Banksy in Brooklyn
Enterprising Brooklyn men CHARGING people to see the new NYC Banksy street art by hiding it behind cardboard.
Some men in the tough Brooklyn neighborhood of East New York decided to charge admission when a Banksy piece showed up on their block.
It was the October 10 addition to the British artist's month-long street art residency he's dubbed Better Out Than In.
Some enterprising New Yorkers appear to have seized the occasion of Banksy's artist residency in the city to make a few bucks. Video and photos have emerged showing three men who've apparently taken over a corner where a Banksy piece was painted Thursday in East New York and they're charging $5 per viewing.
With a just a flimsy piece of cardboard, the men have turned the activist street artists work into a peep show.
He tells his business partner to let a woman who has paid him take a picture. A piece of cardboard is moved away from a cement wall to reveal a beaver painted to look like it has felled a street sign. 'You want to take a picture, its gonna cost something,' the man, who appears to be the ringleader, says in another video. 'Or, the s**t can just get broke.'
'It don't matter to me,' he says. 'Now what does it matter to you?'
When someone refuses to pay his fee, the man yells, 'Bye! That means you don't give a f**k about the artist!'
The piece showed up in the Brooklyn neighborhood, known to be one of its most crime-riddled, on October 10.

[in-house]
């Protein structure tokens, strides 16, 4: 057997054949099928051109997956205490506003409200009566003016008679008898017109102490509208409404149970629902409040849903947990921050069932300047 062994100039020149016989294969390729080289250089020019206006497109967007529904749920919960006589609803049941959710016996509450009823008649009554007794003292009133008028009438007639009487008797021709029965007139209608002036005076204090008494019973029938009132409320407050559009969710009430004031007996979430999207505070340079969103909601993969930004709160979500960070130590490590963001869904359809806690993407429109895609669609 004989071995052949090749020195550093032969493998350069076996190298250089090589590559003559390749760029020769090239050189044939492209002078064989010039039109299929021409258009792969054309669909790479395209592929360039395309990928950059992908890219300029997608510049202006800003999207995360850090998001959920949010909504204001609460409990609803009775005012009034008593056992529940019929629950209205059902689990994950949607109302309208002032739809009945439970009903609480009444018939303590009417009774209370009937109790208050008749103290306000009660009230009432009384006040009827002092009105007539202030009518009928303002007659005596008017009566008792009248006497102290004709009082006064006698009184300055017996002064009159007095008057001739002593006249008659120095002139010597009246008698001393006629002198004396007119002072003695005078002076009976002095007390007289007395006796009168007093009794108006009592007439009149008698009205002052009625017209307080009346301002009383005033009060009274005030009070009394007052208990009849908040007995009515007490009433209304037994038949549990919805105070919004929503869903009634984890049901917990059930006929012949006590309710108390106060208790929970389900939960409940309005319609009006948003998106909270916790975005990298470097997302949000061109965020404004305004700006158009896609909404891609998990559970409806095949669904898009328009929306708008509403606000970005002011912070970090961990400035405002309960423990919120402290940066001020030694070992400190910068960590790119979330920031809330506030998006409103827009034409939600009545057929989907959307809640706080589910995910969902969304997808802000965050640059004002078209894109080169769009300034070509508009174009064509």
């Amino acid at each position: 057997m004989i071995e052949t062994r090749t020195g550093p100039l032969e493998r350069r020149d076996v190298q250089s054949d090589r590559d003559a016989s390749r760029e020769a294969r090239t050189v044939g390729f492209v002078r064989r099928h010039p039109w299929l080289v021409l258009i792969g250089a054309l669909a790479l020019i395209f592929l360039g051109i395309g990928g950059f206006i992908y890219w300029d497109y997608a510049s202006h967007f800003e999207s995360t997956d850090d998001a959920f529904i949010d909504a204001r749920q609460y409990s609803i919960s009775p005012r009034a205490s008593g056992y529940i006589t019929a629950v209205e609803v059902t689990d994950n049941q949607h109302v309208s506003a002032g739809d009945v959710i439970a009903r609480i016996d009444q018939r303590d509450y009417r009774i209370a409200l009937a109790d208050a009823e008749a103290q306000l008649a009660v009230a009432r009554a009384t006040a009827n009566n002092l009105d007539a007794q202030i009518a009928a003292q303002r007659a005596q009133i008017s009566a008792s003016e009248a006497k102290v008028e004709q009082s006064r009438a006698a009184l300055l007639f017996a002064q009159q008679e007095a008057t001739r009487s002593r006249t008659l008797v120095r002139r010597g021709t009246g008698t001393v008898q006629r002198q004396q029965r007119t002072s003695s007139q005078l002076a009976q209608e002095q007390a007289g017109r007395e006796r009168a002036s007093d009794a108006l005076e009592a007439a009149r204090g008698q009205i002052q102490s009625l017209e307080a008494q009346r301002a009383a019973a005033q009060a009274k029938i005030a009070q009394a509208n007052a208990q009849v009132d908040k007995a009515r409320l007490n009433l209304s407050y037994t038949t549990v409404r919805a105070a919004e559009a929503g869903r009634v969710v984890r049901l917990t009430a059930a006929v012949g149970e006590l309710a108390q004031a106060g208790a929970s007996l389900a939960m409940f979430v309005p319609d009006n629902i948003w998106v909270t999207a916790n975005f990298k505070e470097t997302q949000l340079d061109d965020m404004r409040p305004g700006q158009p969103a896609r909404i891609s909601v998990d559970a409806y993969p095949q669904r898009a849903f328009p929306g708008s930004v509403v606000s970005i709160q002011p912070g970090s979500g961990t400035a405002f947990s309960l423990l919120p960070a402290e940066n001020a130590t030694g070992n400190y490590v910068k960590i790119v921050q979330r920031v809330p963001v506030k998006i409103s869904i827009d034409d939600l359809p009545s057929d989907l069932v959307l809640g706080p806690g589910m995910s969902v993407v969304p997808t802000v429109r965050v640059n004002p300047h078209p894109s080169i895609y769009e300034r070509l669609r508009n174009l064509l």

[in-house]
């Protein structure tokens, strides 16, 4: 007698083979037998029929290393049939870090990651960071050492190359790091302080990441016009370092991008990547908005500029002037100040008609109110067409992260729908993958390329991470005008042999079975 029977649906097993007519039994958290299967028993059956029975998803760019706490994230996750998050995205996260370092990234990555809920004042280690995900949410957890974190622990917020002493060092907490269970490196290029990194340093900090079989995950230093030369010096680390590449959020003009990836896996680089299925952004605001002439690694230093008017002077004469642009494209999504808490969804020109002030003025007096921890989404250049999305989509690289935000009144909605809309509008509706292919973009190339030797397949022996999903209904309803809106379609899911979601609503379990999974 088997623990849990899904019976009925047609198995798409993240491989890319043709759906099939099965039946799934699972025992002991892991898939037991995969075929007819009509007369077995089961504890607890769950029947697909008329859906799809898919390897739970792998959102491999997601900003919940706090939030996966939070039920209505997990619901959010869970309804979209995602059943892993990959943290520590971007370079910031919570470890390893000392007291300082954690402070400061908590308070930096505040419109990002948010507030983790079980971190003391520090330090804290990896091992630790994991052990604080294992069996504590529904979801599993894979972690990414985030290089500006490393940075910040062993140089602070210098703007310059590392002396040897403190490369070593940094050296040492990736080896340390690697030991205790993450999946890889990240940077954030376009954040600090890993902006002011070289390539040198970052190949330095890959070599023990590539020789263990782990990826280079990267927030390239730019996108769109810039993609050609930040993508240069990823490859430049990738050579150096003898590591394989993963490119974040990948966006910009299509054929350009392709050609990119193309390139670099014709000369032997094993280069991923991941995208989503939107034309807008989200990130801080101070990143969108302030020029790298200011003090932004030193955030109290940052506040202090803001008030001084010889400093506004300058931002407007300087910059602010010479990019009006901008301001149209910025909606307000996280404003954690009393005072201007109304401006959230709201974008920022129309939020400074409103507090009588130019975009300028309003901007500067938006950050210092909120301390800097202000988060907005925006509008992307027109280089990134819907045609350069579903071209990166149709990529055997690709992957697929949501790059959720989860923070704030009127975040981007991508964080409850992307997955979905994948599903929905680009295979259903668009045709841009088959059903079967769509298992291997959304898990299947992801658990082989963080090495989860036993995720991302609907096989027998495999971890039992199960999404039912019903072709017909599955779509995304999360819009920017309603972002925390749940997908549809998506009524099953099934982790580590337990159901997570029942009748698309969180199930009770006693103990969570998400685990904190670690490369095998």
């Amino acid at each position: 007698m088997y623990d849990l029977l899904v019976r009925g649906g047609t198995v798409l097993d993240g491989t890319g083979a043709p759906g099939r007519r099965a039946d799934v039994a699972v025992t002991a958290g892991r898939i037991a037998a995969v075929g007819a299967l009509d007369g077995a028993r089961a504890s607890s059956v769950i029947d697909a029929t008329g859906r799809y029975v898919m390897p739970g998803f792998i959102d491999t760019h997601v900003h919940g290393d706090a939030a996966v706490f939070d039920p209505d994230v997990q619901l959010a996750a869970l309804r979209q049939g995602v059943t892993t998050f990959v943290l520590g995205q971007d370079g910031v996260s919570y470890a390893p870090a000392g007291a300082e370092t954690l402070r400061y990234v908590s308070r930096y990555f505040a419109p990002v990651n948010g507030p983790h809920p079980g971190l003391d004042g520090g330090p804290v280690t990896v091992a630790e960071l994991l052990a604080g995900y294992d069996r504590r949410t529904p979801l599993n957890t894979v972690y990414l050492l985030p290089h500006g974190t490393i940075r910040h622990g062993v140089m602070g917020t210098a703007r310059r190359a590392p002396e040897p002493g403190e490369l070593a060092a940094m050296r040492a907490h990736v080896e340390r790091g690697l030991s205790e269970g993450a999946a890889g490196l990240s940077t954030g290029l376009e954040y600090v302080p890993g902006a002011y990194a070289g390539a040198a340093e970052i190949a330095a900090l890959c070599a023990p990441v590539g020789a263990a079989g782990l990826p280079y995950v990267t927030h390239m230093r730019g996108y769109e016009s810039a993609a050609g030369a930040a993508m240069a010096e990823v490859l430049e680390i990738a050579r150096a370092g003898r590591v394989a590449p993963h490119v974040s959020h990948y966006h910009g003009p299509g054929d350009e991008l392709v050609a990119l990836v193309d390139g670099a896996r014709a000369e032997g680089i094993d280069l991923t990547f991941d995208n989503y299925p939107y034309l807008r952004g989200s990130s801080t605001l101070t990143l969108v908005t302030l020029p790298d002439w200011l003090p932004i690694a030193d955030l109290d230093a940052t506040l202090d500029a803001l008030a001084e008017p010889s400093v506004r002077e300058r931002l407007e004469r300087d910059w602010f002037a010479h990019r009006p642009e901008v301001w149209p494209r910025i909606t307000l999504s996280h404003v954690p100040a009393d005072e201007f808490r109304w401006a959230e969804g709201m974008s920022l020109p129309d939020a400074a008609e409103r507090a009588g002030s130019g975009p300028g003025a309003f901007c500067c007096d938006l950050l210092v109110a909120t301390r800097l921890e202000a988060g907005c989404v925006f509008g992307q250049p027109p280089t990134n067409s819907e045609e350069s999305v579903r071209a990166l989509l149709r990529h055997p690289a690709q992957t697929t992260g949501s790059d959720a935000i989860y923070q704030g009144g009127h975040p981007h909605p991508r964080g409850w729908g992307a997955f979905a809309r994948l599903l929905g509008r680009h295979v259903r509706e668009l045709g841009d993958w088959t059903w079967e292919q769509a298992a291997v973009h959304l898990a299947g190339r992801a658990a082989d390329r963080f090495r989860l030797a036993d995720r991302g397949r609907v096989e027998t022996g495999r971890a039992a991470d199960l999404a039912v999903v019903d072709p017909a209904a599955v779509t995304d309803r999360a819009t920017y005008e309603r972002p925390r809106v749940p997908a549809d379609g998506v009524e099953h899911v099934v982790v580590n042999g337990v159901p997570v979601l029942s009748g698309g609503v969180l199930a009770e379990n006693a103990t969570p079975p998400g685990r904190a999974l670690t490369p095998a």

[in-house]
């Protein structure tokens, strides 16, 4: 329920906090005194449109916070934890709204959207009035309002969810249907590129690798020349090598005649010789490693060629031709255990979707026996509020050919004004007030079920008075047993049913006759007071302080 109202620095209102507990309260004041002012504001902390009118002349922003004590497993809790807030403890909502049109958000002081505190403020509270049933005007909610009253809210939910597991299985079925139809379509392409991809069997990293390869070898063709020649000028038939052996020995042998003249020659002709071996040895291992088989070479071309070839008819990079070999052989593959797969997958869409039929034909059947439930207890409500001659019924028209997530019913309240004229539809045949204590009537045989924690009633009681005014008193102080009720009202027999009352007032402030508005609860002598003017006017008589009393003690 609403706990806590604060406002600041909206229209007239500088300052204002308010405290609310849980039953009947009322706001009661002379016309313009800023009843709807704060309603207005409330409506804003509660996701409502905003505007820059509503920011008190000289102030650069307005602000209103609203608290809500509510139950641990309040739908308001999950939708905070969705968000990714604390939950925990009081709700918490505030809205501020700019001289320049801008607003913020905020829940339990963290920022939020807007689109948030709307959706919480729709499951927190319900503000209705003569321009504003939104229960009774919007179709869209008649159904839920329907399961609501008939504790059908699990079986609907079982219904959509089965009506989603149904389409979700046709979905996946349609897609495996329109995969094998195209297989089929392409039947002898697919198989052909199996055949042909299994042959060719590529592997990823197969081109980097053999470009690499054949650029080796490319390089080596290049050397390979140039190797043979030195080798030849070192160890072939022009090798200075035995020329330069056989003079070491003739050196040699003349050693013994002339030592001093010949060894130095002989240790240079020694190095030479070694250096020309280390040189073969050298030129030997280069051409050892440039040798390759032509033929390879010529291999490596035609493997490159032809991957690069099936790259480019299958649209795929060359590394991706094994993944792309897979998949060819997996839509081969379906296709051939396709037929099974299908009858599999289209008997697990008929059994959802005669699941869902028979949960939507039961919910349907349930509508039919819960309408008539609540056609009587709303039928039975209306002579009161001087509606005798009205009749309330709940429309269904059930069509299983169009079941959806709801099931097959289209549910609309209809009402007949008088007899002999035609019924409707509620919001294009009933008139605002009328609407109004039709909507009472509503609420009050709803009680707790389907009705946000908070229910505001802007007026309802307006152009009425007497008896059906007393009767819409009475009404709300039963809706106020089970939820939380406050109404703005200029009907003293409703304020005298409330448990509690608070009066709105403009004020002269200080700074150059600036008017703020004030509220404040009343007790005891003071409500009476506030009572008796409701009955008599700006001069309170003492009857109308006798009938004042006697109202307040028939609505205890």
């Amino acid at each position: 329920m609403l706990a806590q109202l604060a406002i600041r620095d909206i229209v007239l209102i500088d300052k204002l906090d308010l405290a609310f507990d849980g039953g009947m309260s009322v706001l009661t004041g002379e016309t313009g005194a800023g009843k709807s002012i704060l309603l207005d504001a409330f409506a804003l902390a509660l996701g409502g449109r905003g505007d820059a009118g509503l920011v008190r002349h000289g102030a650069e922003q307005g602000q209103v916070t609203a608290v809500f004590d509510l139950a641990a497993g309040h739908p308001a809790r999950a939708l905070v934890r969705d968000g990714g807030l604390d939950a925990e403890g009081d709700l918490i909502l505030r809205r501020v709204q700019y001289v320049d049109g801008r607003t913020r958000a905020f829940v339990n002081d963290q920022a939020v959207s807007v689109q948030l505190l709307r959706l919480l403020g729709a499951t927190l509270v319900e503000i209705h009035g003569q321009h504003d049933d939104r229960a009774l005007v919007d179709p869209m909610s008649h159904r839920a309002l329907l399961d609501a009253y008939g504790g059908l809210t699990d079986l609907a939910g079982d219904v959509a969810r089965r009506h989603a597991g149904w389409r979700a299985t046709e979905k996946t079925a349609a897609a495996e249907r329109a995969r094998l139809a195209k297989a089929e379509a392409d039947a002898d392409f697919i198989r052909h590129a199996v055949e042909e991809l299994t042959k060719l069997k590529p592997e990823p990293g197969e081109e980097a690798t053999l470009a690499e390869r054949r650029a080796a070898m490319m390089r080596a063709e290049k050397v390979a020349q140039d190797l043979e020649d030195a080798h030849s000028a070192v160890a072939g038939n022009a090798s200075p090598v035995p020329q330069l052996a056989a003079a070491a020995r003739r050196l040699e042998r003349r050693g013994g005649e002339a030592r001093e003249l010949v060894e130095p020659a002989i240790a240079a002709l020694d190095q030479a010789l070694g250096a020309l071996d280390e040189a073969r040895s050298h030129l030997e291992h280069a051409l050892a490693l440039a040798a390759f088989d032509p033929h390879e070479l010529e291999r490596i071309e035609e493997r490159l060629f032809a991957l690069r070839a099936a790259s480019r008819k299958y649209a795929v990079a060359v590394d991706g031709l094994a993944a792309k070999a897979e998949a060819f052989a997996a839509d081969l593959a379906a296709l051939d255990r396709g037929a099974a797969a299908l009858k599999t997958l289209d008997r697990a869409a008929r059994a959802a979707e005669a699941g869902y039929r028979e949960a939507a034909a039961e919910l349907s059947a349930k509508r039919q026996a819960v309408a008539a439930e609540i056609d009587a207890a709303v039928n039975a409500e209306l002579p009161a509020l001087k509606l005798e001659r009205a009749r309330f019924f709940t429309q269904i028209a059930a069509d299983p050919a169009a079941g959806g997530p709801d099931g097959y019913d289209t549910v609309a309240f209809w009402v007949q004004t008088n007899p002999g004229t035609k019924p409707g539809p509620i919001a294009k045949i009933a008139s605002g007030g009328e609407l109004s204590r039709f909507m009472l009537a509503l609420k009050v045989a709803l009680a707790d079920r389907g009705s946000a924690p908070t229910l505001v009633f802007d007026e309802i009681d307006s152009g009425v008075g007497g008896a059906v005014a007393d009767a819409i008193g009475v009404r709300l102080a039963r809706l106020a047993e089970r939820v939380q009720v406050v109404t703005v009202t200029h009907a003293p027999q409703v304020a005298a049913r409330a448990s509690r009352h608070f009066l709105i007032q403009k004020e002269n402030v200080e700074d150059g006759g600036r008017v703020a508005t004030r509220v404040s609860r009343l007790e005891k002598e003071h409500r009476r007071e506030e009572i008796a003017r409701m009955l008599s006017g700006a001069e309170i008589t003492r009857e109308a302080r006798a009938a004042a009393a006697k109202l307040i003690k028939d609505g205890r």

Banksy began painting and installing his pieces in New York on October 1 as part of a month-long artist's residency on the streets he's dubbed Better Out than In.
On October 9, the British artist's work showed up on the Lower East Side. The work is Banksy's comment on the Iraq war and is a spray-painted car set in front of charging horses wearing night-vision goggles. The car is surrounded with oil barrels and Banksy has stenciled a number on the side of one. The phone number takes callers to a disturbing 39-minute recording of an airstrike in Baghdad that was released by Wikileaks in 2010. Eighteen people, including a Reuters photographer and two children, were killed in the strike.
Whether he meant his little beaver to be a statement or not, it has become a one. A cultural rift is revealed as aghast art lovers walk away when a man from a tough side of Brooklyn demands their money to look at street graffiti in his neighborhood.